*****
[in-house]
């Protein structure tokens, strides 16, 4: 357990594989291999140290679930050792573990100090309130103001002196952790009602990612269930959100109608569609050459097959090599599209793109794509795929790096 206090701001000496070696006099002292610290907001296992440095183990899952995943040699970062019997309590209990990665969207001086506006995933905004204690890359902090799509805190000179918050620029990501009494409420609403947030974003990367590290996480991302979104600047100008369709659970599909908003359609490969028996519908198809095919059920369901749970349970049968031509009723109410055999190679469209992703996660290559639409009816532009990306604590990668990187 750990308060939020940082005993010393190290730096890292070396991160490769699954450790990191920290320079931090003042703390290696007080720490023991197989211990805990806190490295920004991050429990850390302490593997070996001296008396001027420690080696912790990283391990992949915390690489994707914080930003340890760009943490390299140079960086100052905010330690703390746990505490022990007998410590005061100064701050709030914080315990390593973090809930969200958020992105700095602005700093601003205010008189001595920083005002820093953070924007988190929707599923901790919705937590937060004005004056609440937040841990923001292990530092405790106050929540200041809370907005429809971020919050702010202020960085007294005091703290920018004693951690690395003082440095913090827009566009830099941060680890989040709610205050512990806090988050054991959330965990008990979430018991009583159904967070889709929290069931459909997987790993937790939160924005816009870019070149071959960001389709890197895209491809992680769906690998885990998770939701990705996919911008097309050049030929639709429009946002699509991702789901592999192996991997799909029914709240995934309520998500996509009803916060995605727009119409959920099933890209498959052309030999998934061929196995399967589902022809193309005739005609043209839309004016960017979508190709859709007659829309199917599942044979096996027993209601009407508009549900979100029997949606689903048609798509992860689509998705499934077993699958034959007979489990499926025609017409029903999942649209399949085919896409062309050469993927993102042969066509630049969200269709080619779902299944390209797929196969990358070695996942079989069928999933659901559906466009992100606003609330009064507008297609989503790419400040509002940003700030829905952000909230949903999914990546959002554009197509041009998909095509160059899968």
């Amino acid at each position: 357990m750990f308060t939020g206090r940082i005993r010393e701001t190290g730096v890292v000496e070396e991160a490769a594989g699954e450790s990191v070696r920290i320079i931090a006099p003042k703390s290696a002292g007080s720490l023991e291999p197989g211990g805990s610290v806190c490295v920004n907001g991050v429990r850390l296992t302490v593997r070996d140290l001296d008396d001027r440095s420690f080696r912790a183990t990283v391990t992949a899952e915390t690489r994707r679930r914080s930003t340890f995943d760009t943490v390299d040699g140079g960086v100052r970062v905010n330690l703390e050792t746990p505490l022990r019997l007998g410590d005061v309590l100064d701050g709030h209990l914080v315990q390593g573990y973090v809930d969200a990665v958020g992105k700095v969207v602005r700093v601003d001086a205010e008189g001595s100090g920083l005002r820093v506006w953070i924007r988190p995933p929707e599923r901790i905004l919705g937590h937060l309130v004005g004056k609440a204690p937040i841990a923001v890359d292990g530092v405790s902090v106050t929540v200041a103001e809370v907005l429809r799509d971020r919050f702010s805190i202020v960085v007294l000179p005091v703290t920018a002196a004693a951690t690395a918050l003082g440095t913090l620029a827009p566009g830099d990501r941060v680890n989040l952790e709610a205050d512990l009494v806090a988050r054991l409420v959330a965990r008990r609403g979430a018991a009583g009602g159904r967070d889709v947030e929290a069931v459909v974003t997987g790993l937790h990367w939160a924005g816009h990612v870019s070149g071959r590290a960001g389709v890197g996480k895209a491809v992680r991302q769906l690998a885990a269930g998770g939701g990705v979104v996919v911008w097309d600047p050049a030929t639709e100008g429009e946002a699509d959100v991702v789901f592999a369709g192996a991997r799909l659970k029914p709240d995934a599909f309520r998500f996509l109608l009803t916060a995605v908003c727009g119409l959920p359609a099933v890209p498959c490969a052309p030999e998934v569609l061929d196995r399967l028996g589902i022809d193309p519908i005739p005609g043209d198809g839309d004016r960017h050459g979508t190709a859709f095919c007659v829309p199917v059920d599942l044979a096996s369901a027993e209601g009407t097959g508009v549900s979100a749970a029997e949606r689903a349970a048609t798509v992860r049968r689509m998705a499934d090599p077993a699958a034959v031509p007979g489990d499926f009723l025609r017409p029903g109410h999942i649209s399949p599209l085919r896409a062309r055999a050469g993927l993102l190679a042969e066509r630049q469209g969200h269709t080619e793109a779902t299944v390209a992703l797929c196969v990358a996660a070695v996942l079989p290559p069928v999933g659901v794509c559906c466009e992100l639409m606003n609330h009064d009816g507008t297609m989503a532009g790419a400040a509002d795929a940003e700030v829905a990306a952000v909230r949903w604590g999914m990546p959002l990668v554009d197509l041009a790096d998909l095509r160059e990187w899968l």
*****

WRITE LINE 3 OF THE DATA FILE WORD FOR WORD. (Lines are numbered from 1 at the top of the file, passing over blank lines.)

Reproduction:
């Amino acid at each position: 357990m750990f308060t939020g206090r940082i005993r010393e701001t190290g730096v890292v000496e070396e991160a490769a594989g699954e450790s990191v070696r920290i320079i931090a006099p003042k703390s290696a002292g007080s720490l023991e291999p197989g211990g805990s610290v806190c490295v920004n907001g991050v429990r850390l296992t302490v593997r070996d140290l001296d008396d001027r440095s420690f080696r912790a183990t990283v391990t992949a899952e915390t690489r994707r679930r914080s930003t340890f995943d760009t943490v390299d040699g140079g960086v100052r970062v905010n330690l703390e050792t746990p505490l022990r019997l007998g410590d005061v309590l100064d701050g709030h209990l914080v315990q390593g573990y973090v809930d969200a990665v958020g992105k700095v969207v602005r700093v601003d001086a205010e008189g001595s100090g920083l005002r820093v506006w953070i924007r988190p995933p929707e599923r901790i905004l919705g937590h937060l309130v004005g004056k609440a204690p937040i841990a923001v890359d292990g530092v405790s902090v106050t929540v200041a103001e809370v907005l429809r799509d971020r919050f702010s805190i202020v960085v007294l000179p005091v703290t920018a002196a004693a951690t690395a918050l003082g440095t913090l620029a827009p566009g830099d990501r941060v680890n989040l952790e709610a205050d512990l009494v806090a988050r054991l409420v959330a965990r008990r609403g979430a018991a009583g009602g159904r967070d889709v947030e929290a069931v459909v974003t997987g790993l937790h990367w939160a924005g816009h990612v870019s070149g071959r590290a960001g389709v890197g996480k895209a491809v992680r991302q769906l690998a885990a269930g998770g939701g990705v979104v996919v911008w097309d600047p050049a030929t639709e100008g429009e946002a699509d959100v991702v789901f592999a369709g192996a991997r799909l659970k029914p709240d995934a599909f309520r998500f996509l109608l009803t916060a995605v908003c727009g119409l959920p359609a099933v890209p498959c490969a052309p030999e998934v569609l061929d196995r399967l028996g589902i022809d193309p519908i005739p005609g043209d198809g839309d004016r960017h050459g979508t190709a859709f095919c007659v829309p199917v059920d599942l044979a096996s369901a027993e209601g009407t097959g508009v549900s979100a749970a029997e949606r689903a349970a048609t798509v992860r049968r689509m998705a499934d090599p077993a699958a034959v031509p007979g489990d499926f009723l025609r017409p029903g109410h999942i649209s399949p599209l085919r896409a062309r055999a050469g993927l993102l190679a042969e066509r630049q469209g969200h269709t080619e793109a779902t299944v390209a992703l797929c196969v990358a996660a070695v996942l079989p290559p069928v999933g659901v794509c559906c466009e992100l639409m606003n609330h009064d009816g507008t297609m989503a532009g790419a400040a509002d795929a940003e700030v829905a990306a952000v909230r949903w604590g999914m990546p959002l990668v554009d197509l041009a790096d998909l095509r160059e990187w899968l």